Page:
A teenage surfer was bitten August 19 by a shark off the coast of North Carolina.
The unidentified 14-year-old boy was hitting the waves with other surfers off Atlantic Beach, Oceanana Pier Two in front of the Dunes Club before 1 p.m. when a shark bit the young man’s right leg twice just below the knee.
“You could tell it was two separate bites,” according to Atlantic Beach Fire Chief Adam W. Snyder. “It bit him, bit him and let go, and he [the surfer] just came in.”
The young surfer was able to paddle around 70-feet back to shore and alert authorities. He was treated for non-life-threatening injuries consisting of multiple puncture wounds.
Red warning flags were already flying, alerting people not to enter the extremely rough and murky water.
Other surfers continued to catch waves, even after the bite was reported.
“It is very unusual. We probably have a bite every four of five years probably,” Synder said. “It’s not like we were concerned about it happening again. It’s definitely a case of mistaken identity, as you can imagine.”
People were fishing from the pier and the activity can attract sharks, searching for an easy meal.
This is the second shark bite reported in North Carolina this month.
The first occurred August 5, off East Beach on Bald Island. A young, unidentified female swimmer was on a sandbar around 10:30 a.m. when she was bitten on her right calf.
In a press release, Village Manager Chris McCall said “an individual was bitten by something believed to be a juvenile shark, as assessed by first responders with the Village Department of Public Safety, given the type of wound sustained, which was non-life-threatening.”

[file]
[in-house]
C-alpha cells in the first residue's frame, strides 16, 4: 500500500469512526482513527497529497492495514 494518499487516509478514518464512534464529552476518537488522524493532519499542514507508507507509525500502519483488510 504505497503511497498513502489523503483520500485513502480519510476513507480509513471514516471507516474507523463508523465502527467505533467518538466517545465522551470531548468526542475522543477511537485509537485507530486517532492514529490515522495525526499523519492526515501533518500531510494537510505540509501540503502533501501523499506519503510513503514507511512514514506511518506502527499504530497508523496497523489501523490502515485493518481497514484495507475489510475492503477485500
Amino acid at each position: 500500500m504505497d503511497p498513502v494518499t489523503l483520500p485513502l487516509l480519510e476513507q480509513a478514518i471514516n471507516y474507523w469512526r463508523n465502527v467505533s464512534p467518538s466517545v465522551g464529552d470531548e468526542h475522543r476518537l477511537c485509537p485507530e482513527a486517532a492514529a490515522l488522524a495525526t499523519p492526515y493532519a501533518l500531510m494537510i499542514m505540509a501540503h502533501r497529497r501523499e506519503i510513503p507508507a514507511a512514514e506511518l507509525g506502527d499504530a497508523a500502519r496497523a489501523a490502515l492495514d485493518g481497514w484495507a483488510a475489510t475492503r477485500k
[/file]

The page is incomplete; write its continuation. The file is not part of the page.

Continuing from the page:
The girl, who was heard screaming, was rescued by her father who paddled her to shore using a surfboard.
She was taken to New Hanover Regional Medical Center in Wilmington, however, further information on the extent of her injuries is unavailable.
There have been a total of 63 shark attack bites (41 with injury, 12 of which are considered provoked*) publicly reported in 2018. Two fatal**; 23 were reported in the U.S., with 8 occurring in Florida and 2 in Hawaii. Fifteen have been reported in Australia, none fatal. Seven unconfirmed bites, worldwide, not included in the total count.
All locations have been marked on the 2018 Shark Attack Bites Tracking Map.
*Provoked defined as spearfishing, feeding sharks, fishing, etc. (listed with green marker).
**One possible scavenge